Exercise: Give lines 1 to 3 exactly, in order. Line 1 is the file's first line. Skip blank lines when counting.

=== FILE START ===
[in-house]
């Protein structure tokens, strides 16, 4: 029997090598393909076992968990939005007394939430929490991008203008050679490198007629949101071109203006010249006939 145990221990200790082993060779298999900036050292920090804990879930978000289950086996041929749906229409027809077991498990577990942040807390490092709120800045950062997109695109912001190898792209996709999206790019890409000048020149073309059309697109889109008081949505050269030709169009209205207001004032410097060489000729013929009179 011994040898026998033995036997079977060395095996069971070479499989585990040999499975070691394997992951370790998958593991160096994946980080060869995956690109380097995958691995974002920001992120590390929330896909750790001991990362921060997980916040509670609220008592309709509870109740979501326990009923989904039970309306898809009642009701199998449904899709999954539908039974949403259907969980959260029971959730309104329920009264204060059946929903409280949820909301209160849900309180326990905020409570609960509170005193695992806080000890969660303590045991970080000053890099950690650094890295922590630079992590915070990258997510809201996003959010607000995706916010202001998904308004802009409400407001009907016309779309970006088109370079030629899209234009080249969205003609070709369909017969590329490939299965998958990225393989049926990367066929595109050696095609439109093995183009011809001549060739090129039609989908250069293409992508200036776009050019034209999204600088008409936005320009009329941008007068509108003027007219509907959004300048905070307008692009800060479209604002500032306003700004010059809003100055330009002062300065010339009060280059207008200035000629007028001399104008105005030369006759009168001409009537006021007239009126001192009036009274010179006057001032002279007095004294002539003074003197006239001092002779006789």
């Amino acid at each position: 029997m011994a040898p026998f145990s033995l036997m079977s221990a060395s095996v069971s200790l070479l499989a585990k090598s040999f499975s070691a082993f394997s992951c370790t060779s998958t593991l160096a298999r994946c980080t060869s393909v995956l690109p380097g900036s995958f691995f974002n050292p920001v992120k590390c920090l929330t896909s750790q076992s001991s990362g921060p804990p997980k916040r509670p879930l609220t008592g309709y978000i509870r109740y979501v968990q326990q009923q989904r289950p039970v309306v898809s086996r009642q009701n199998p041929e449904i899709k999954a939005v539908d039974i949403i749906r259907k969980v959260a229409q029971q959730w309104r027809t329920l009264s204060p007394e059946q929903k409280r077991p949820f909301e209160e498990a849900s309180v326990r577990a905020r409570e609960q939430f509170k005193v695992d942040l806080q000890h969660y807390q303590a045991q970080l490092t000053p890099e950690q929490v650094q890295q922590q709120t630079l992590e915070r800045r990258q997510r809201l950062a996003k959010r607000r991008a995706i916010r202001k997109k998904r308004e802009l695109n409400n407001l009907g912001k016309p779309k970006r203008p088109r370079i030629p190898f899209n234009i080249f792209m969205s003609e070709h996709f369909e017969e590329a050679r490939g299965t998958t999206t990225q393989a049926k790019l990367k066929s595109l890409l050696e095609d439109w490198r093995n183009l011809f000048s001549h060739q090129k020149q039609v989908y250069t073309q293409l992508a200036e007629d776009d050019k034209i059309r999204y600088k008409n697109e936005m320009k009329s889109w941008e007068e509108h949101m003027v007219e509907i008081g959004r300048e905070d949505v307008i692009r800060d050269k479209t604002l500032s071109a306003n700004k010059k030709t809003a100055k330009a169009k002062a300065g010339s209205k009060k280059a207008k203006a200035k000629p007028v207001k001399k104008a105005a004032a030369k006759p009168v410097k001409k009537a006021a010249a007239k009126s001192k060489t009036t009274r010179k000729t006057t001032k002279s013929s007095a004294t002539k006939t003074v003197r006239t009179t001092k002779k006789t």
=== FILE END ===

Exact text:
[in-house]
């Protein structure tokens, strides 16, 4: 029997090598393909076992968990939005007394939430929490991008203008050679490198007629949101071109203006010249006939 145990221990200790082993060779298999900036050292920090804990879930978000289950086996041929749906229409027809077991498990577990942040807390490092709120800045950062997109695109912001190898792209996709999206790019890409000048020149073309059309697109889109008081949505050269030709169009209205207001004032410097060489000729013929009179 011994040898026998033995036997079977060395095996069971070479499989585990040999499975070691394997992951370790998958593991160096994946980080060869995956690109380097995958691995974002920001992120590390929330896909750790001991990362921060997980916040509670609220008592309709509870109740979501326990009923989904039970309306898809009642009701199998449904899709999954539908039974949403259907969980959260029971959730309104329920009264204060059946929903409280949820909301209160849900309180326990905020409570609960509170005193695992806080000890969660303590045991970080000053890099950690650094890295922590630079992590915070990258997510809201996003959010607000995706916010202001998904308004802009409400407001009907016309779309970006088109370079030629899209234009080249969205003609070709369909017969590329490939299965998958990225393989049926990367066929595109050696095609439109093995183009011809001549060739090129039609989908250069293409992508200036776009050019034209999204600088008409936005320009009329941008007068509108003027007219509907959004300048905070307008692009800060479209604002500032306003700004010059809003100055330009002062300065010339009060280059207008200035000629007028001399104008105005030369006759009168001409009537006021007239009126001192009036009274010179006057001032002279007095004294002539003074003197006239001092002779006789």
């Amino acid at each position: 029997m011994a040898p026998f145990s033995l036997m079977s221990a060395s095996v069971s200790l070479l499989a585990k090598s040999f499975s070691a082993f394997s992951c370790t060779s998958t593991l160096a298999r994946c980080t060869s393909v995956l690109p380097g900036s995958f691995f974002n050292p920001v992120k590390c920090l929330t896909s750790q076992s001991s990362g921060p804990p997980k916040r509670p879930l609220t008592g309709y978000i509870r109740y979501v968990q326990q009923q989904r289950p039970v309306v898809s086996r009642q009701n199998p041929e449904i899709k999954a939005v539908d039974i949403i749906r259907k969980v959260a229409q029971q959730w309104r027809t329920l009264s204060p007394e059946q929903k409280r077991p949820f909301e209160e498990a849900s309180v326990r577990a905020r409570e609960q939430f509170k005193v695992d942040l806080q000890h969660y807390q303590a045991q970080l490092t000053p890099e950690q929490v650094q890295q922590q709120t630079l992590e915070r800045r990258q997510r809201l950062a996003k959010r607000r991008a995706i916010r202001k997109k998904r308004e802009l695109n409400n407001l009907g912001k016309p779309k970006r203008p088109r370079i030629p190898f899209n234009i080249f792209m969205s003609e070709h996709f369909e017969e590329a050679r490939g299965t998958t999206t990225q393989a049926k790019l990367k066929s595109l890409l050696e095609d439109w490198r093995n183009l011809f000048s001549h060739q090129k020149q039609v989908y250069t073309q293409l992508a200036e007629d776009d050019k034209i059309r999204y600088k008409n697109e936005m320009k009329s889109w941008e007068e509108h949101m003027v007219e509907i008081g959004r300048e905070d949505v307008i692009r800060d050269k479209t604002l500032s071109a306003n700004k010059k030709t809003a100055k330009a169009k002062a300065g010339s209205k009060k280059a207008k203006a200035k000629p007028v207001k001399k104008a105005a004032a030369k006759p009168v410097k001409k009537a006021a010249a007239k009126s001192k060489t009036t009274r010179k000729t006057t001032k002279s013929s007095a004294t002539k006939t003074v003197r006239t009179t001092k002779k006789t």